Bircher Muesli

In about 1900 a Swiss doctor named Maximilian Bircher-Benner developed a healthy, easily-digested dish for the patients in his hospital.

Bircher Muesli soon became a light evening meal or breakfast dish throughout Switzerland and northern Germany. In the latter half of the 20th century muesli spread to the rest of the Western world and became a commercial product.

Bircher Muesli makes a nice change from the toasted granola-style ones you buy or make yourself. You can always add some crunch via the toppings.

Bircher Muesli1 cup porridge oats (not the quick-cook variety)
1 cup plain yoghurt
½ cup milk
2 eating apples, cored and grated, including skin
Extra milk
Sliced banana
Fresh berries
Plain yoghurt
Honey to drizzle
Dried fruit, nuts, coconut

Mix oats with yoghurt, milk and grated apples. Cover and refrigerate overnight. Serve with extra milk and a selection of toppings. Keeps in the fridge for two days.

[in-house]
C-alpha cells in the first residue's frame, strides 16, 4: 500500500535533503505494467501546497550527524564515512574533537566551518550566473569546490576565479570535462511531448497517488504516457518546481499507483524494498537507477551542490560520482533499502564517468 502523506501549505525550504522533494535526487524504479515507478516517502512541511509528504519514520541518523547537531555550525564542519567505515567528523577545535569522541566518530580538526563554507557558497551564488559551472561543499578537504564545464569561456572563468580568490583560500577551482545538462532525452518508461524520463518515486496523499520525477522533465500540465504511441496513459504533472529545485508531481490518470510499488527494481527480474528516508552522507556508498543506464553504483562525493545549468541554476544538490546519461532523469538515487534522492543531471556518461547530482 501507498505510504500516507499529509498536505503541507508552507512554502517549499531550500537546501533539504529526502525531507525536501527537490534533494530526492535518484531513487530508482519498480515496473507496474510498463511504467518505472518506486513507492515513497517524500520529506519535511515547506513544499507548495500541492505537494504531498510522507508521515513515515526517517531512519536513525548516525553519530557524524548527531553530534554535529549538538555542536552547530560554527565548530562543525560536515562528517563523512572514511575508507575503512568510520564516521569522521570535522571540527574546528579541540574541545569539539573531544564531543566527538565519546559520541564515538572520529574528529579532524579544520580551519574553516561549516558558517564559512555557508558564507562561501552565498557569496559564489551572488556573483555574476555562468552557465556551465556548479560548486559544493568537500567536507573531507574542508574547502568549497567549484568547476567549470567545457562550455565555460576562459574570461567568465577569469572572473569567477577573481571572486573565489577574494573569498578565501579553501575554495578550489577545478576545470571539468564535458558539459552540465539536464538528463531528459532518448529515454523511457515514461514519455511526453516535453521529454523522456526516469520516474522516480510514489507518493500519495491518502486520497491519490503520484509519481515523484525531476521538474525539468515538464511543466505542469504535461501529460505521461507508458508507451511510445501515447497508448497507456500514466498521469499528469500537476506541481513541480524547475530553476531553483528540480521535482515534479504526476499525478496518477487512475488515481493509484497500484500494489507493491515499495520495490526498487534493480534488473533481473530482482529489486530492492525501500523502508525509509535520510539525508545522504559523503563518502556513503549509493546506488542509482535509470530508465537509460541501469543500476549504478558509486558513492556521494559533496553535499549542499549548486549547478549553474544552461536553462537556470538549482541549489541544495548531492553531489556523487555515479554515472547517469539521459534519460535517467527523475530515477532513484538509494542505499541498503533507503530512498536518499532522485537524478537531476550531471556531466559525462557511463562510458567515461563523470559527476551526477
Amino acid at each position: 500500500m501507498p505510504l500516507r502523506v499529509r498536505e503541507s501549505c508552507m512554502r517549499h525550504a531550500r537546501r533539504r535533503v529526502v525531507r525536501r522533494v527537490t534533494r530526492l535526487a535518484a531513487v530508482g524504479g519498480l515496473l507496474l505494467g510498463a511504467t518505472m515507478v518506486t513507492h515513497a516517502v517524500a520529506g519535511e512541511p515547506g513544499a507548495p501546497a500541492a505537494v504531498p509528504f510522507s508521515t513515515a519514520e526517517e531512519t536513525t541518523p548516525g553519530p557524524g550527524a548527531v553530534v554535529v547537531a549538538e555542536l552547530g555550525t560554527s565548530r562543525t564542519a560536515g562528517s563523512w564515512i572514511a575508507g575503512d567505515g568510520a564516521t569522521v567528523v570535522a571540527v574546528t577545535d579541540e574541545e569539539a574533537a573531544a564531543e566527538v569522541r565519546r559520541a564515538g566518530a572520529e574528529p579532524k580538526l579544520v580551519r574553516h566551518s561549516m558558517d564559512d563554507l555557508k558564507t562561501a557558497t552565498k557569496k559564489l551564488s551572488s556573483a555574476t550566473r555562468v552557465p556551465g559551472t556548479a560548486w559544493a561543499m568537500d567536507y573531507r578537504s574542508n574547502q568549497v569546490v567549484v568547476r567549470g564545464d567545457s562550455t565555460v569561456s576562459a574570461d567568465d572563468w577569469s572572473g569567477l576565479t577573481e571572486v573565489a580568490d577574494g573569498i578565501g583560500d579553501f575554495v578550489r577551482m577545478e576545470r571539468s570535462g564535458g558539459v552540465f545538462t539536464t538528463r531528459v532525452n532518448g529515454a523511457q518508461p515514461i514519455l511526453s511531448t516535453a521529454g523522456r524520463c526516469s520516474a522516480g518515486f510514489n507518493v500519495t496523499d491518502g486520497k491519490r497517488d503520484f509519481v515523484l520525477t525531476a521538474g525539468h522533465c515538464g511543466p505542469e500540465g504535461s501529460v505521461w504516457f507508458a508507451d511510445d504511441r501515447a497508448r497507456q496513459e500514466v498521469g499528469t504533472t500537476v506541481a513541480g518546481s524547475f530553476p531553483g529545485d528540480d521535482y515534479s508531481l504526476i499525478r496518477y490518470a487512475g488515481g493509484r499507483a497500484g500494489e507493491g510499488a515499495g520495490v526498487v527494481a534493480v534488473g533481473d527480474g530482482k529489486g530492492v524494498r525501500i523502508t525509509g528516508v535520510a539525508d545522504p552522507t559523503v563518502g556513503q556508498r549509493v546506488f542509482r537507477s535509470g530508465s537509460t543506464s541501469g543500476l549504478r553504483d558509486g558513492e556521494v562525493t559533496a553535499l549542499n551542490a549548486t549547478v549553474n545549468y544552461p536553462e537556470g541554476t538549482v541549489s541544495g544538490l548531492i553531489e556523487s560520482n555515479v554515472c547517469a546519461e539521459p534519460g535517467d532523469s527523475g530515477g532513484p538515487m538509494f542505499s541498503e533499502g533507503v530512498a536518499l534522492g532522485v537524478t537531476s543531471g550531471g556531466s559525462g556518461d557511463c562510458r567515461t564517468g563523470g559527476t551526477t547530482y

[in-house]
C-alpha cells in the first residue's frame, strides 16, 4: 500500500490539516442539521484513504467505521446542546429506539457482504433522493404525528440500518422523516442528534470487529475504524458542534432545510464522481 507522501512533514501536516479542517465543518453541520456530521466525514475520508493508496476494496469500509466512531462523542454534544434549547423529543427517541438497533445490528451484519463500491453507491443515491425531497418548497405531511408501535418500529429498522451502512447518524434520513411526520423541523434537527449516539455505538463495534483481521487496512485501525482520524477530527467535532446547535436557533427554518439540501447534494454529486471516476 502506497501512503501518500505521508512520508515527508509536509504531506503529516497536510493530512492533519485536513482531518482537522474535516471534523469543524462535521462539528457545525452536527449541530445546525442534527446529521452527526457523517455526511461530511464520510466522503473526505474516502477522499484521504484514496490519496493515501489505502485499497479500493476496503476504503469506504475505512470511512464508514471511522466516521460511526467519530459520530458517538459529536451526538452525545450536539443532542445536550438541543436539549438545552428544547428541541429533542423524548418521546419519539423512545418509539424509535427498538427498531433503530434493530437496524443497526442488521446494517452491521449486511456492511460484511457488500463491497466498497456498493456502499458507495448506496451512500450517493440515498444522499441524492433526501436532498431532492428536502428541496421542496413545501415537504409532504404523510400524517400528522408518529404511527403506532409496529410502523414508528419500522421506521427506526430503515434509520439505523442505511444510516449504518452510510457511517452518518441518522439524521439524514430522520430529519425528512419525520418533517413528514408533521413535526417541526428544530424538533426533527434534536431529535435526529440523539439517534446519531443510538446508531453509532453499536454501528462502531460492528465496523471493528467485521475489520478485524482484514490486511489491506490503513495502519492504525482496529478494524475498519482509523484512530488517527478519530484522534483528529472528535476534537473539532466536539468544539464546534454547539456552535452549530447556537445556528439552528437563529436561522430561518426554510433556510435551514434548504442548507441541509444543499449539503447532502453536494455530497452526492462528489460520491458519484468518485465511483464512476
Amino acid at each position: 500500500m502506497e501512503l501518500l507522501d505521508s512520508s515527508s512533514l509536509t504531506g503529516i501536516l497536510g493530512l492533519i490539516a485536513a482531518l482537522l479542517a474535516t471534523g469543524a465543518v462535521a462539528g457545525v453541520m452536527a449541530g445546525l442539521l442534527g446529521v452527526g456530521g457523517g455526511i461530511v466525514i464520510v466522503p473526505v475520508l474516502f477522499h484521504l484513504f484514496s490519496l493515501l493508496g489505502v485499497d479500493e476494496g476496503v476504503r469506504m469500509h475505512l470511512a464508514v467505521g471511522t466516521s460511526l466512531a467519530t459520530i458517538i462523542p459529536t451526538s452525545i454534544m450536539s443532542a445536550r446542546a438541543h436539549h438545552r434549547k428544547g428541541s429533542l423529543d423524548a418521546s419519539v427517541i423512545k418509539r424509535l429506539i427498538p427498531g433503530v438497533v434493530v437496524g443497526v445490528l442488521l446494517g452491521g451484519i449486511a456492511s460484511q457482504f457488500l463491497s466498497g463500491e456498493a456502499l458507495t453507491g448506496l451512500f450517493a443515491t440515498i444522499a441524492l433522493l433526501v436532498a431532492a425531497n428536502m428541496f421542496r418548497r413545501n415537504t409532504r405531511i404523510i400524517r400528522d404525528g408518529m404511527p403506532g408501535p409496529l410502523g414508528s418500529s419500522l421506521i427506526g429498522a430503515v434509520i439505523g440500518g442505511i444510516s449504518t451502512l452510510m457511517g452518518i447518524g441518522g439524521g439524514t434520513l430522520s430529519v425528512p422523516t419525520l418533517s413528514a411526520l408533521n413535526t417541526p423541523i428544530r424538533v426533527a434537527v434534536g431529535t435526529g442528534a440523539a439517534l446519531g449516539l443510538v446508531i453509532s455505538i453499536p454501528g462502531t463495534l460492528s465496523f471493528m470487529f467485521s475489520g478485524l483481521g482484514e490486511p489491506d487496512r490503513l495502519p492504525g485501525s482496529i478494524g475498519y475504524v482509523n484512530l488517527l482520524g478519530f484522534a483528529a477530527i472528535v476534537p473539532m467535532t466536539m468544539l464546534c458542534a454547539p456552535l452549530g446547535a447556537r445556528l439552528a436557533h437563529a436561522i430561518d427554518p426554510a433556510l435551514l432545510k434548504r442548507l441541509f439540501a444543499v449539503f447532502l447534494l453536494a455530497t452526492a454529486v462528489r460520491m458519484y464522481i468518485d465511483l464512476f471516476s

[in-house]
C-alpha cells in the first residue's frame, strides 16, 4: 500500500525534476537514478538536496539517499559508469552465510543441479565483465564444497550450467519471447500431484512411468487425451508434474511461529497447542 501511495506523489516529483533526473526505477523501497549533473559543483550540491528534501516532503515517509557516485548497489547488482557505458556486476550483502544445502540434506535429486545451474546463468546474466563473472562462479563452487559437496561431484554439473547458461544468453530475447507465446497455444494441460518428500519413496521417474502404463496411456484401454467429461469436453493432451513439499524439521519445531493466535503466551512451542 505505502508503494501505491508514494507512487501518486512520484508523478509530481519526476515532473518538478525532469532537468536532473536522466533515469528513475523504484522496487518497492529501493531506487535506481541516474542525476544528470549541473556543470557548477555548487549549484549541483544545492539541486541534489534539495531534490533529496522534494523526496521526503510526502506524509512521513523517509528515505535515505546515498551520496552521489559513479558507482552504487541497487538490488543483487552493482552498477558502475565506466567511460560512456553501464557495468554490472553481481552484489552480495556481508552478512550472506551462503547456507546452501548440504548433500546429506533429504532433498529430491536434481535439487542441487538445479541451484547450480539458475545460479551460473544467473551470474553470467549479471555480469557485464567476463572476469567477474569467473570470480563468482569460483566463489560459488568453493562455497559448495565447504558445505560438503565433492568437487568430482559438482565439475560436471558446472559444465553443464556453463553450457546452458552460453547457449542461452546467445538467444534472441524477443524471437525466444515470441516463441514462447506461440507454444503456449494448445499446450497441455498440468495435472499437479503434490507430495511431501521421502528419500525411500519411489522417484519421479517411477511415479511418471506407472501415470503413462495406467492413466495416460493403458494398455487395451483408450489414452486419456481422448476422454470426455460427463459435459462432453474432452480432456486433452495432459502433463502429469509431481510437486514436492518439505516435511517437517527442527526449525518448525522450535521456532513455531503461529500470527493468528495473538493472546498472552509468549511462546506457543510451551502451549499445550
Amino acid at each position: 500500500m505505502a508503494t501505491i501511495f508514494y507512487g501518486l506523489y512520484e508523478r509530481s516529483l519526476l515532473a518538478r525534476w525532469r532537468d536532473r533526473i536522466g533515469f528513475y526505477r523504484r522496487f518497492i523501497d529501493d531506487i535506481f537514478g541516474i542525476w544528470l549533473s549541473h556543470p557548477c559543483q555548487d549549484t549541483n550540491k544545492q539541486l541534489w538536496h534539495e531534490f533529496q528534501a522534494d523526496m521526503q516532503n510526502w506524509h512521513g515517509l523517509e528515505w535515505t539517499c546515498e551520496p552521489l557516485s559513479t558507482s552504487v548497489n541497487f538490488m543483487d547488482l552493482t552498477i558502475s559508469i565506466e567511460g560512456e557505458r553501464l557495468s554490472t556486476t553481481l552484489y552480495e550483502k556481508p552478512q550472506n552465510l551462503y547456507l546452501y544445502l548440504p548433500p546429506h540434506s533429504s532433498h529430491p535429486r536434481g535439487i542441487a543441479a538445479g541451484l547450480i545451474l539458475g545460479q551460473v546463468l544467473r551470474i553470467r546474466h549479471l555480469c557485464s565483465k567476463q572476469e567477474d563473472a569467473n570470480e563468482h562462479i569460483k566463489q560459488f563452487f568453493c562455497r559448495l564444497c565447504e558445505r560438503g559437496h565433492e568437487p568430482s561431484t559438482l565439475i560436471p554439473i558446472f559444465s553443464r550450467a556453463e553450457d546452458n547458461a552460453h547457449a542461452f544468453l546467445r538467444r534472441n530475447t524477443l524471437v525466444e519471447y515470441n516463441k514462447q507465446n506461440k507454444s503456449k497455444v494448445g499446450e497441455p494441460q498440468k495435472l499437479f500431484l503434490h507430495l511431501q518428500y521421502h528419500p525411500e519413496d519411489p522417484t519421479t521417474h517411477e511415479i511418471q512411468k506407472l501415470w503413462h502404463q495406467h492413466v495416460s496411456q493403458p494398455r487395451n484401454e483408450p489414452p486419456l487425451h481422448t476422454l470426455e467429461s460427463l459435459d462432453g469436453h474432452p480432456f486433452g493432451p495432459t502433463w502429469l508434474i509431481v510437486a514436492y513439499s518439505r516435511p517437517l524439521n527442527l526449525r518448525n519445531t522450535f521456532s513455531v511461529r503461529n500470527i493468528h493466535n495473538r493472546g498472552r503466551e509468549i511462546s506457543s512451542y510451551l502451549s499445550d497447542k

Note:  I like the fact that this muesli is all ready to serve in the morning, when I have less time to spare for things like grating. However, if preferred, soak oats with yoghurt and milk and add grated apple when serving. Some recipes use fruit juice instead of milk, but I prefer milk.

Ricotta Hot Cakes with Honeycomb Butter

Bill Granger owns three busy cafes in Sydney where he has made his name serving fantastic breakfasts and brunches. We went to the one in Surrey Hills on Sunday a couple of weeks back. You can’t book and by the time we arrived it was nearly 10.30 so there was quite a queue. We were told the wait would be 20-30 minutes, which unfortunately ended up being fifty.

Fortunately the meal was worth waiting for. I chose the Gravlax which was good, but not as good as the Ricotta Hot Cakes with Honeycomb Butter, ordered by one of our party, who generously gave me a taste. I’m sure you know the feeling when you realise you should have ordered what someone else is having!